The monitoring tools support provides deeper visibility into the Dapr system services and side-cars and the observability capabilities of Dapr provide insights into your application such as tracing and metrics.

Run anywhere

Running Dapr on a local developer machine in self hosted mode

Dapr can be configured to run on your local developer machine in self-hosted mode. Each running service has a Dapr runtime process (or sidecar) which is configured to use state stores, pub/sub, binding components and the other building blocks.

You can use the Dapr CLI to run a Dapr enabled application on your local machine. Try this out with the getting started samples.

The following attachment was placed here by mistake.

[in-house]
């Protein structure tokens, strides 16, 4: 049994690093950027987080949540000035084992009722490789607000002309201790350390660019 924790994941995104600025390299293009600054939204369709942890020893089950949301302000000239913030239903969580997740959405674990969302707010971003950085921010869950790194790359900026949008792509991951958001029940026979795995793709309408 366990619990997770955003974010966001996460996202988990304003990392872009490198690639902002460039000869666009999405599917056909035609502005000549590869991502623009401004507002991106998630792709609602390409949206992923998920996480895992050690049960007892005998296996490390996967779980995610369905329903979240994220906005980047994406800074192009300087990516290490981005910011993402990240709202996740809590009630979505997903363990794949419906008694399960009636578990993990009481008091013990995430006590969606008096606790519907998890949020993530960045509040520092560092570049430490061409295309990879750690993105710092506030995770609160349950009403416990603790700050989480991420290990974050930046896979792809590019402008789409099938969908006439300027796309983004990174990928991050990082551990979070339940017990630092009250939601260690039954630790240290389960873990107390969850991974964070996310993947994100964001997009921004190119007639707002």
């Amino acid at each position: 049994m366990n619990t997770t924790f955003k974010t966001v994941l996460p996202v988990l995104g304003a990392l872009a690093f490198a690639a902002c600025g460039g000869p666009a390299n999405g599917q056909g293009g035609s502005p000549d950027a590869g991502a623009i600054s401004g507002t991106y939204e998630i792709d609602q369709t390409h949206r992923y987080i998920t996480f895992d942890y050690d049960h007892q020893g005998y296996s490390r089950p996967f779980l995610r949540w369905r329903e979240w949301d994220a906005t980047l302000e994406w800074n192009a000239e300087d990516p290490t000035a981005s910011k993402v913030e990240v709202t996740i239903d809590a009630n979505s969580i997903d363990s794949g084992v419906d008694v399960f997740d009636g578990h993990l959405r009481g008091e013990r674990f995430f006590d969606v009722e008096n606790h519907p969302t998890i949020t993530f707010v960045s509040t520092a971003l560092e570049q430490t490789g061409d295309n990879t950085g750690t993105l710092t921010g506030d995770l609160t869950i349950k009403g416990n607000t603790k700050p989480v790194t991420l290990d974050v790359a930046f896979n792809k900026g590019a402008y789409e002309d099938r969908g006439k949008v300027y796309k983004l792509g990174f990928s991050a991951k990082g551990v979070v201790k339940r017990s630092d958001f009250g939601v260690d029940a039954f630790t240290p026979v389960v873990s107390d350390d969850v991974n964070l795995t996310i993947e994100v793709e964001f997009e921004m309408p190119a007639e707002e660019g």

Running Dapr in Kubernetes mode

Dapr can be configured to run on any Kubernetes cluster. In Kubernetes the dapr-sidecar-injector and dapr-operator services provide first class integration to launch Dapr as a sidecar container in the same pod as the service container and provide notifications of Dapr component updates provisioned into the cluster.

The dapr-sentry service is a certificate authority that enables mutual TLS between Dapr sidecar instances for secure data encryption. For more information on the Sentry service read the security overview

Deploying and running a Dapr enabled application into your Kubernetes cluster is as simple as adding a few annotations to the deployment schemes. You can see some examples here in the Kubernetes getting started sample. Try this out with the Kubernetes quickstart.

Last modified July 7, 2022: update nav bar v0.11 (#2633) (b309d3d)